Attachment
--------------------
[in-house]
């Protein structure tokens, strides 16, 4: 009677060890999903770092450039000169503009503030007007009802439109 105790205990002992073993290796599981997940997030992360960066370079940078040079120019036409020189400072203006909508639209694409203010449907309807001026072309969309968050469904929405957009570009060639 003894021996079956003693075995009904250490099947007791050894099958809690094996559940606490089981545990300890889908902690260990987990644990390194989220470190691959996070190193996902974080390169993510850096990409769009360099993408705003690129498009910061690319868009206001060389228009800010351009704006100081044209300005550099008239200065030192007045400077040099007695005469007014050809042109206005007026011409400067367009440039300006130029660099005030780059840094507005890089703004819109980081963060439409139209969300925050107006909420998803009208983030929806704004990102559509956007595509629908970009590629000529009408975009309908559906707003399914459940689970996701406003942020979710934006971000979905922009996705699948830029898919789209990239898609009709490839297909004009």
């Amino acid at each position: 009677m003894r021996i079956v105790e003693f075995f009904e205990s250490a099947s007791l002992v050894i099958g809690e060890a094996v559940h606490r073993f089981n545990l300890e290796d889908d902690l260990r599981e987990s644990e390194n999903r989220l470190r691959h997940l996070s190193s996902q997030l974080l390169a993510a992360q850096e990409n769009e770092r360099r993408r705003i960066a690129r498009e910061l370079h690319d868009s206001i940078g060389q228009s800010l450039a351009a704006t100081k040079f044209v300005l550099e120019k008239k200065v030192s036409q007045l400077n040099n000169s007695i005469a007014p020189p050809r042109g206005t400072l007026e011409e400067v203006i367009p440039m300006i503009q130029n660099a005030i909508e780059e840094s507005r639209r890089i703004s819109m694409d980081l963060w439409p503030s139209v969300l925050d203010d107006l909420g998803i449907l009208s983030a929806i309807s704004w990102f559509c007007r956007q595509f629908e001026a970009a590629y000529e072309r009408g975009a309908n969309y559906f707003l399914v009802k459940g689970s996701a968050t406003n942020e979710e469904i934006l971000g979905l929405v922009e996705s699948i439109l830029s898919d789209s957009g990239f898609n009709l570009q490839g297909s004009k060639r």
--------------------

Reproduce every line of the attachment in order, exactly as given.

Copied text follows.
[in-house]
């Protein structure tokens, strides 16, 4: 009677060890999903770092450039000169503009503030007007009802439109 105790205990002992073993290796599981997940997030992360960066370079940078040079120019036409020189400072203006909508639209694409203010449907309807001026072309969309968050469904929405957009570009060639 003894021996079956003693075995009904250490099947007791050894099958809690094996559940606490089981545990300890889908902690260990987990644990390194989220470190691959996070190193996902974080390169993510850096990409769009360099993408705003690129498009910061690319868009206001060389228009800010351009704006100081044209300005550099008239200065030192007045400077040099007695005469007014050809042109206005007026011409400067367009440039300006130029660099005030780059840094507005890089703004819109980081963060439409139209969300925050107006909420998803009208983030929806704004990102559509956007595509629908970009590629000529009408975009309908559906707003399914459940689970996701406003942020979710934006971000979905922009996705699948830029898919789209990239898609009709490839297909004009």
């Amino acid at each position: 009677m003894r021996i079956v105790e003693f075995f009904e205990s250490a099947s007791l002992v050894i099958g809690e060890a094996v559940h606490r073993f089981n545990l300890e290796d889908d902690l260990r599981e987990s644990e390194n999903r989220l470190r691959h997940l996070s190193s996902q997030l974080l390169a993510a992360q850096e990409n769009e770092r360099r993408r705003i960066a690129r498009e910061l370079h690319d868009s206001i940078g060389q228009s800010l450039a351009a704006t100081k040079f044209v300005l550099e120019k008239k200065v030192s036409q007045l400077n040099n000169s007695i005469a007014p020189p050809r042109g206005t400072l007026e011409e400067v203006i367009p440039m300006i503009q130029n660099a005030i909508e780059e840094s507005r639209r890089i703004s819109m694409d980081l963060w439409p503030s139209v969300l925050d203010d107006l909420g998803i449907l009208s983030a929806i309807s704004w990102f559509c007007r956007q595509f629908e001026a970009a590629y000529e072309r009408g975009a309908n969309y559906f707003l399914v009802k459940g689970s996701a968050t406003n942020e979710e469904i934006l971000g979905l929405v922009e996705s699948i439109l830029s898919d789209s957009g990239f898609n009709l570009q490839g297909s004009k060639r």